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Bees and absolute numbers

Honeybees are well-known for their remarkable cognitive abilities. They rely on their learning capacities to better identify the most profitable flowers. Beyond classical associative learning faculties, the bees were shown to possess an unexpected sense for number. As an example, they can sort numbers in a linear scale including a concept of zero as the lowest quantity.

Slime mould absorbs substances to memorise them

In 2016, CNRS scientists demonstrated that the slime mould Physarum polycephalum, a single-cell organism without a nervous system, could learn to no longer fear a harmless but aversive substance and could transmit this knowledge to a fellow slime mould. In a new study, a team from CNRS and the Université Toulouse III – Paul Sabatier has shown what might support this memory and in fact it could be the aversive substance itself! These results were published in a special issue of the Philosophical Transaction of the Royal Society B on 22 April 2019.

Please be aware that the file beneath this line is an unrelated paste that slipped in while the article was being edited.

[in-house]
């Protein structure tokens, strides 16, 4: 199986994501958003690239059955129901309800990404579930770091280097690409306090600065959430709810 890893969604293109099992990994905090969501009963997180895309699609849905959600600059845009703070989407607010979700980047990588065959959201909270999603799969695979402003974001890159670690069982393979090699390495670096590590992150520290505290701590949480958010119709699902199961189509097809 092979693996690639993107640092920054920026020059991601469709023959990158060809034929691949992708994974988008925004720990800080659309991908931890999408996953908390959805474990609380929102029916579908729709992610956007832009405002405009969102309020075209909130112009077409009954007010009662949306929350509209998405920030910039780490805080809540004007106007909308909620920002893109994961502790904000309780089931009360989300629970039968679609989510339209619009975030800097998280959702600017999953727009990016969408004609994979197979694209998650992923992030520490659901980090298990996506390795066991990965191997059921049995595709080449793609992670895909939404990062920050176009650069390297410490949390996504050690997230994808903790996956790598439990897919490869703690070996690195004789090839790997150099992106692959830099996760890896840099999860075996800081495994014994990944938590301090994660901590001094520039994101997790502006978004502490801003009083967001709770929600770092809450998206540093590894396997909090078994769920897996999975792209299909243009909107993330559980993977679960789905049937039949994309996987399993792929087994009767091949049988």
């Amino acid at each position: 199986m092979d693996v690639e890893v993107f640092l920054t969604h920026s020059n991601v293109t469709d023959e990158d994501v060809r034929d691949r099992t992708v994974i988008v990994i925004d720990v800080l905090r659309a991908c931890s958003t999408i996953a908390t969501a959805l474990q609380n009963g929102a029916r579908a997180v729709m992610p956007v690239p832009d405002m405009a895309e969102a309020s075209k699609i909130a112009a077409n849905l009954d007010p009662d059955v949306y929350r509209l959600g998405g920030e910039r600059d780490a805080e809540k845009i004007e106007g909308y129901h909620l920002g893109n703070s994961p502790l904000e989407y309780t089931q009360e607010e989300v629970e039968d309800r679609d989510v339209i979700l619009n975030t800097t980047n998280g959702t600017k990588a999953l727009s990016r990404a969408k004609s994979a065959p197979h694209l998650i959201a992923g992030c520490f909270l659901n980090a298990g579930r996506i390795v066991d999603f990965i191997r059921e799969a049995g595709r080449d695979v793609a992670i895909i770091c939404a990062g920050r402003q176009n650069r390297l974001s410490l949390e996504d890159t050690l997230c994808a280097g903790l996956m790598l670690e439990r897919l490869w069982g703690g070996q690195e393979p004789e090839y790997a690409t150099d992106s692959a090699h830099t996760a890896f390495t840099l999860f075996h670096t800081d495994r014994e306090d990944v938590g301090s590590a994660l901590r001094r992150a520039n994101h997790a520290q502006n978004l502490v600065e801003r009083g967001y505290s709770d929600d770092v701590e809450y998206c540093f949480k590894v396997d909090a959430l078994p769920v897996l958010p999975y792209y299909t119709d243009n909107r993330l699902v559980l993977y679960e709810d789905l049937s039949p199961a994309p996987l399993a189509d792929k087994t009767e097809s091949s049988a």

The APICAMPUS project supports a thesis

Thibault Dubois (CRCA) beneficits from a PhD grant from the University Toulouse III- Paul Sabatier and a scholarship from the Macquarie University to study the “Impact of bee spatial strategies on colony dynamics”.

Diversity of "decision-making" in the blob

Audrey Dussutour and researchers from the Uppsala university (Sweden) demonstrated that even among unicellulars, there is a wide variety of behaviour in the ability to make good decisions.

Fruit flies can transmit their sexual preferences culturally

Researchers from the CNRS and université Toulouse III – Paul Sabatier (UT3), including Guillaume Isabel from the CRCA, show that fruit flies possess all of the cognitive capacities needed to culturally transmit their sexual preferences across generations.
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